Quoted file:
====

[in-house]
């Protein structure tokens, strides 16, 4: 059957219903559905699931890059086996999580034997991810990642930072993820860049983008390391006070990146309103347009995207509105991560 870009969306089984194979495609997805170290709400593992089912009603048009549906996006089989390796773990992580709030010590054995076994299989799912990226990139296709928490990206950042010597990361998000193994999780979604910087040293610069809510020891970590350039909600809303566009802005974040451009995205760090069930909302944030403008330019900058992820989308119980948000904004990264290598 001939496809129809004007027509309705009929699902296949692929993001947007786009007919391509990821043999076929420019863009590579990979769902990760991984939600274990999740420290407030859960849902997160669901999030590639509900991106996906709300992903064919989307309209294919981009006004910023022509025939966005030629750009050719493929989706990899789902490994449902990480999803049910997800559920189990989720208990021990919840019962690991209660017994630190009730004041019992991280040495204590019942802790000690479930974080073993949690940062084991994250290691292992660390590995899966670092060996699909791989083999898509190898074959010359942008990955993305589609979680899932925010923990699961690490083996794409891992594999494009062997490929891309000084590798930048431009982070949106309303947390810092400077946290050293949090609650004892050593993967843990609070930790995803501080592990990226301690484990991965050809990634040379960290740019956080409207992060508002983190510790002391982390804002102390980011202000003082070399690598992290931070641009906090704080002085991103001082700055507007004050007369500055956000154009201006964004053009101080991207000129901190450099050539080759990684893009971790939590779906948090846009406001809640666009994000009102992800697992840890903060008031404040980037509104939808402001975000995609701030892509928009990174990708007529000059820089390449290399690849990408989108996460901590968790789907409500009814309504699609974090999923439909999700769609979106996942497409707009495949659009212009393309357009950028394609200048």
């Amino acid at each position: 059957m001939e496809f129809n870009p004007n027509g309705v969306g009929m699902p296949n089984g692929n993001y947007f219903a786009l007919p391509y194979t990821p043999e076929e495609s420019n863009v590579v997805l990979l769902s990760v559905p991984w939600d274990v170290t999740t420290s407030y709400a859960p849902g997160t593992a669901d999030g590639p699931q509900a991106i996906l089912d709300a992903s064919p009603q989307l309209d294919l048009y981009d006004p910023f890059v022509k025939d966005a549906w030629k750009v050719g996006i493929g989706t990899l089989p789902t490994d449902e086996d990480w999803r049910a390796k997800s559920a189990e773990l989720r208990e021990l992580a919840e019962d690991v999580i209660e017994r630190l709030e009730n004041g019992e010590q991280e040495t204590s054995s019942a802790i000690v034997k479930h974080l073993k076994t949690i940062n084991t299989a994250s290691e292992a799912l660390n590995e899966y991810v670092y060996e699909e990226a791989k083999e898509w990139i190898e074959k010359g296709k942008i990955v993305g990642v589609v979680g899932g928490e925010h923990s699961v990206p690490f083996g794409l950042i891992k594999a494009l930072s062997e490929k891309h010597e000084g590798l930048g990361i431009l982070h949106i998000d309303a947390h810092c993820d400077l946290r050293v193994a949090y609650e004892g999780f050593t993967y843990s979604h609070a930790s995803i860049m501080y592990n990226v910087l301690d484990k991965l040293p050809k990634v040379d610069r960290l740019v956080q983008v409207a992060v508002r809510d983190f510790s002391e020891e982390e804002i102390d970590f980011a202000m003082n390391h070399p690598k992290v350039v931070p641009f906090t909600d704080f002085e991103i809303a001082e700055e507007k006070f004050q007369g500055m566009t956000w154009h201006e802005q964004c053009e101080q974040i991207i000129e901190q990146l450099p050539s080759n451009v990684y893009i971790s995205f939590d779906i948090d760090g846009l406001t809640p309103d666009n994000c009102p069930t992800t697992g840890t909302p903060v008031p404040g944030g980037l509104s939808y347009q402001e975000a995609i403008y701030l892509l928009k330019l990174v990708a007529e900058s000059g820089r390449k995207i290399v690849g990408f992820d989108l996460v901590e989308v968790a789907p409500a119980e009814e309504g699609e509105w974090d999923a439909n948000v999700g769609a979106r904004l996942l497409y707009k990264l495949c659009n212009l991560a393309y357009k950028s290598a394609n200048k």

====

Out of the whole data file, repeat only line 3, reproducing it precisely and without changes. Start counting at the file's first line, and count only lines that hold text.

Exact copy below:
């Amino acid at each position: 059957m001939e496809f129809n870009p004007n027509g309705v969306g009929m699902p296949n089984g692929n993001y947007f219903a786009l007919p391509y194979t990821p043999e076929e495609s420019n863009v590579v997805l990979l769902s990760v559905p991984w939600d274990v170290t999740t420290s407030y709400a859960p849902g997160t593992a669901d999030g590639p699931q509900a991106i996906l089912d709300a992903s064919p009603q989307l309209d294919l048009y981009d006004p910023f890059v022509k025939d966005a549906w030629k750009v050719g996006i493929g989706t990899l089989p789902t490994d449902e086996d990480w999803r049910a390796k997800s559920a189990e773990l989720r208990e021990l992580a919840e019962d690991v999580i209660e017994r630190l709030e009730n004041g019992e010590q991280e040495t204590s054995s019942a802790i000690v034997k479930h974080l073993k076994t949690i940062n084991t299989a994250s290691e292992a799912l660390n590995e899966y991810v670092y060996e699909e990226a791989k083999e898509w990139i190898e074959k010359g296709k942008i990955v993305g990642v589609v979680g899932g928490e925010h923990s699961v990206p690490f083996g794409l950042i891992k594999a494009l930072s062997e490929k891309h010597e000084g590798l930048g990361i431009l982070h949106i998000d309303a947390h810092c993820d400077l946290r050293v193994a949090y609650e004892g999780f050593t993967y843990s979604h609070a930790s995803i860049m501080y592990n990226v910087l301690d484990k991965l040293p050809k990634v040379d610069r960290l740019v956080q983008v409207a992060v508002r809510d983190f510790s002391e020891e982390e804002i102390d970590f980011a202000m003082n390391h070399p690598k992290v350039v931070p641009f906090t909600d704080f002085e991103i809303a001082e700055e507007k006070f004050q007369g500055m566009t956000w154009h201006e802005q964004c053009e101080q974040i991207i000129e901190q990146l450099p050539s080759n451009v990684y893009i971790s995205f939590d779906i948090d760090g846009l406001t809640p309103d666009n994000c009102p069930t992800t697992g840890t909302p903060v008031p404040g944030g980037l509104s939808y347009q402001e975000a995609i403008y701030l892509l928009k330019l990174v990708a007529e900058s000059g820089r390449k995207i290399v690849g990408f992820d989108l996460v901590e989308v968790a789907p409500a119980e009814e309504g699609e509105w974090d999923a439909n948000v999700g769609a979106r904004l996942l497409y707009k990264l495949c659009n212009l991560a393309y357009k950028s290598a394609n200048k």